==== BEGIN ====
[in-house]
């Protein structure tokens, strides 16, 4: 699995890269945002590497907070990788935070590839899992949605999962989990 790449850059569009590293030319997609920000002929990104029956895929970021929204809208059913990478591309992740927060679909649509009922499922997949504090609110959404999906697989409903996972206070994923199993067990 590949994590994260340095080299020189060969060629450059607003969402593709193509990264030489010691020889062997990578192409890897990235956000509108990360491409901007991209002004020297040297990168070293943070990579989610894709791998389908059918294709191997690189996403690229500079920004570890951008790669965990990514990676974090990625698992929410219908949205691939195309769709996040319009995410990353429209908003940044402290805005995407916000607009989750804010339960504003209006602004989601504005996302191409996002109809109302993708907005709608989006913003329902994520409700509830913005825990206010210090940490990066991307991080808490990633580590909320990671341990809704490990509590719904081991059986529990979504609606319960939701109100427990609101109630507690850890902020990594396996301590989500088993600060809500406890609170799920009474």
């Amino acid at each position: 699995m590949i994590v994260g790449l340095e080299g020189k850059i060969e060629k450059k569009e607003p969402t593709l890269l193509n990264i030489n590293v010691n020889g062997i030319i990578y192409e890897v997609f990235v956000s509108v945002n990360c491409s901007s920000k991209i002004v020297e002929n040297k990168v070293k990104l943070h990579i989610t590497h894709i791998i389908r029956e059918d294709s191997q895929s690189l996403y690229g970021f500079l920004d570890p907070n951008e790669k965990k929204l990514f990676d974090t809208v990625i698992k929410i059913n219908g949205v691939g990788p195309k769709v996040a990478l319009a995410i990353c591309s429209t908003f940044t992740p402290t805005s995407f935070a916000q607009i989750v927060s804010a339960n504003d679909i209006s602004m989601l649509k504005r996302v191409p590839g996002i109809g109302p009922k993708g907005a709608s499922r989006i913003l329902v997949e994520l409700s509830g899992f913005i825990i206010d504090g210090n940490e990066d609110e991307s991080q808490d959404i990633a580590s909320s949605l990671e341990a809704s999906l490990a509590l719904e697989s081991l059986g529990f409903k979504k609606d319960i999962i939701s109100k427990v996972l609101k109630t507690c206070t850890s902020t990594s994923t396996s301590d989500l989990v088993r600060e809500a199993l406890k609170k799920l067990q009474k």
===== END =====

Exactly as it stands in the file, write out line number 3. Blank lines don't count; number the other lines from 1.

């Amino acid at each position: 699995m590949i994590v994260g790449l340095e080299g020189k850059i060969e060629k450059k569009e607003p969402t593709l890269l193509n990264i030489n590293v010691n020889g062997i030319i990578y192409e890897v997609f990235v956000s509108v945002n990360c491409s901007s920000k991209i002004v020297e002929n040297k990168v070293k990104l943070h990579i989610t590497h894709i791998i389908r029956e059918d294709s191997q895929s690189l996403y690229g970021f500079l920004d570890p907070n951008e790669k965990k929204l990514f990676d974090t809208v990625i698992k929410i059913n219908g949205v691939g990788p195309k769709v996040a990478l319009a995410i990353c591309s429209t908003f940044t992740p402290t805005s995407f935070a916000q607009i989750v927060s804010a339960n504003d679909i209006s602004m989601l649509k504005r996302v191409p590839g996002i109809g109302p009922k993708g907005a709608s499922r989006i913003l329902v997949e994520l409700s509830g899992f913005i825990i206010d504090g210090n940490e990066d609110e991307s991080q808490d959404i990633a580590s909320s949605l990671e341990a809704s999906l490990a509590l719904e697989s081991l059986g529990f409903k979504k609606d319960i999962i939701s109100k427990v996972l609101k109630t507690c206070t850890s902020t990594s994923t396996s301590d989500l989990v088993r600060e809500a199993l406890k609170k799920l067990q009474k």